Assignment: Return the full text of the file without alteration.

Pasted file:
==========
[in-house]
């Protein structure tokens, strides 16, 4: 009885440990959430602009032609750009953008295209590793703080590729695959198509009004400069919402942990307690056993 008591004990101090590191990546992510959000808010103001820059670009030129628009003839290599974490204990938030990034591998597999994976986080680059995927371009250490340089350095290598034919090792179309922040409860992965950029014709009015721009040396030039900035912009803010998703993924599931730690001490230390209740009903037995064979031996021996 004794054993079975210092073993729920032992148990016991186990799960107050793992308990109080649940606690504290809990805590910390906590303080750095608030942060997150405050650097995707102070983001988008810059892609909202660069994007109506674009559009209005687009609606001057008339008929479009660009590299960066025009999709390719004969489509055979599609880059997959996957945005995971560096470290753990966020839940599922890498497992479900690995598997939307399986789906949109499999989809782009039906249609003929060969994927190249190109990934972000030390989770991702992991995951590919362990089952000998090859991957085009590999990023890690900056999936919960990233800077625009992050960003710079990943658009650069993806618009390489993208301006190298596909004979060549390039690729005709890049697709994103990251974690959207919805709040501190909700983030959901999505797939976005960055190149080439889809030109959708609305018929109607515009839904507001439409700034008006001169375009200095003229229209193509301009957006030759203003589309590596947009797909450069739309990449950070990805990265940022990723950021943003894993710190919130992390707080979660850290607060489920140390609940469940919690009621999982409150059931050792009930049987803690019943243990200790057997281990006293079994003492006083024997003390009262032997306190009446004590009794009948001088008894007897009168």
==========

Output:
[in-house]
């Protein structure tokens, strides 16, 4: 009885440990959430602009032609750009953008295209590793703080590729695959198509009004400069919402942990307690056993 008591004990101090590191990546992510959000808010103001820059670009030129628009003839290599974490204990938030990034591998597999994976986080680059995927371009250490340089350095290598034919090792179309922040409860992965950029014709009015721009040396030039900035912009803010998703993924599931730690001490230390209740009903037995064979031996021996 004794054993079975210092073993729920032992148990016991186990799960107050793992308990109080649940606690504290809990805590910390906590303080750095608030942060997150405050650097995707102070983001988008810059892609909202660069994007109506674009559009209005687009609606001057008339008929479009660009590299960066025009999709390719004969489509055979599609880059997959996957945005995971560096470290753990966020839940599922890498497992479900690995598997939307399986789906949109499999989809782009039906249609003929060969994927190249190109990934972000030390989770991702992991995951590919362990089952000998090859991957085009590999990023890690900056999936919960990233800077625009992050960003710079990943658009650069993806618009390489993208301006190298596909004979060549390039690729005709890049697709994103990251974690959207919805709040501190909700983030959901999505797939976005960055190149080439889809030109959708609305018929109607515009839904507001439409700034008006001169375009200095003229229209193509301009957006030759203003589309590596947009797909450069739309990449950070990805990265940022990723950021943003894993710190919130992390707080979660850290607060489920140390609940469940919690009621999982409150059931050792009930049987803690019943243990200790057997281990006293079994003492006083024997003390009262032997306190009446004590009794009948001088008894007897009168």